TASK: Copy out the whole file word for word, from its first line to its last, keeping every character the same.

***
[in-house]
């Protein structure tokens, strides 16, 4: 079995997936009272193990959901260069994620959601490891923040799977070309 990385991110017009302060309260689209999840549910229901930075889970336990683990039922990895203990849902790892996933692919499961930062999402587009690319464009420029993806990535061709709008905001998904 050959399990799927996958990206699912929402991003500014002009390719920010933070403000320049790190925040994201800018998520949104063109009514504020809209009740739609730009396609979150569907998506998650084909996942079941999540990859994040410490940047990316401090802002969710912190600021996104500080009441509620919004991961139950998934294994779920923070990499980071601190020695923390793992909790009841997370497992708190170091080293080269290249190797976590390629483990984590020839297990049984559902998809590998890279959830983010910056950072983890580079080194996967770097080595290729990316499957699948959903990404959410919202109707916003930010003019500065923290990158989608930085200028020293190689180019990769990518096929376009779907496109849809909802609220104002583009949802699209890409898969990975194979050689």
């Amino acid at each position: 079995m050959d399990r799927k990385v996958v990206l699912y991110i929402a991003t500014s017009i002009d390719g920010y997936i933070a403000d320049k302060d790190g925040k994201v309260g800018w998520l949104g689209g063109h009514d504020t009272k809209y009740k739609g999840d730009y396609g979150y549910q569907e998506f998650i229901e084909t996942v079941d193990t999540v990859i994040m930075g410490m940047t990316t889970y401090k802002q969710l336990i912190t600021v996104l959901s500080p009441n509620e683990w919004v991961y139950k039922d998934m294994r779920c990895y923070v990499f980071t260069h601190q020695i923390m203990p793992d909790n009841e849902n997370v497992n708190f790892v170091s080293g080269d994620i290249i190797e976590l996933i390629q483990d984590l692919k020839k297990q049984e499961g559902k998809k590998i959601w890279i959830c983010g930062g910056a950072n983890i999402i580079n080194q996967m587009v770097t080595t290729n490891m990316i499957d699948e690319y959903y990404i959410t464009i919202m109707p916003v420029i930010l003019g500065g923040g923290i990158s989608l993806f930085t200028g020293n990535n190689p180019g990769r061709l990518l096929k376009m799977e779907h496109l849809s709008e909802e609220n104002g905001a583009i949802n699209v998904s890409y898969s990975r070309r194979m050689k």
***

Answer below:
[in-house]
């Protein structure tokens, strides 16, 4: 079995997936009272193990959901260069994620959601490891923040799977070309 990385991110017009302060309260689209999840549910229901930075889970336990683990039922990895203990849902790892996933692919499961930062999402587009690319464009420029993806990535061709709008905001998904 050959399990799927996958990206699912929402991003500014002009390719920010933070403000320049790190925040994201800018998520949104063109009514504020809209009740739609730009396609979150569907998506998650084909996942079941999540990859994040410490940047990316401090802002969710912190600021996104500080009441509620919004991961139950998934294994779920923070990499980071601190020695923390793992909790009841997370497992708190170091080293080269290249190797976590390629483990984590020839297990049984559902998809590998890279959830983010910056950072983890580079080194996967770097080595290729990316499957699948959903990404959410919202109707916003930010003019500065923290990158989608930085200028020293190689180019990769990518096929376009779907496109849809909802609220104002583009949802699209890409898969990975194979050689």
């Amino acid at each position: 079995m050959d399990r799927k990385v996958v990206l699912y991110i929402a991003t500014s017009i002009d390719g920010y997936i933070a403000d320049k302060d790190g925040k994201v309260g800018w998520l949104g689209g063109h009514d504020t009272k809209y009740k739609g999840d730009y396609g979150y549910q569907e998506f998650i229901e084909t996942v079941d193990t999540v990859i994040m930075g410490m940047t990316t889970y401090k802002q969710l336990i912190t600021v996104l959901s500080p009441n509620e683990w919004v991961y139950k039922d998934m294994r779920c990895y923070v990499f980071t260069h601190q020695i923390m203990p793992d909790n009841e849902n997370v497992n708190f790892v170091s080293g080269d994620i290249i190797e976590l996933i390629q483990d984590l692919k020839k297990q049984e499961g559902k998809k590998i959601w890279i959830c983010g930062g910056a950072n983890i999402i580079n080194q996967m587009v770097t080595t290729n490891m990316i499957d699948e690319y959903y990404i959410t464009i919202m109707p916003v420029i930010l003019g500065g923040g923290i990158s989608l993806f930085t200028g020293n990535n190689p180019g990769r061709l990518l096929k376009m799977e779907h496109l849809s709008e909802e609220n104002g905001a583009i949802n699209v998904s890409y898969s990975r070309r194979m050689k």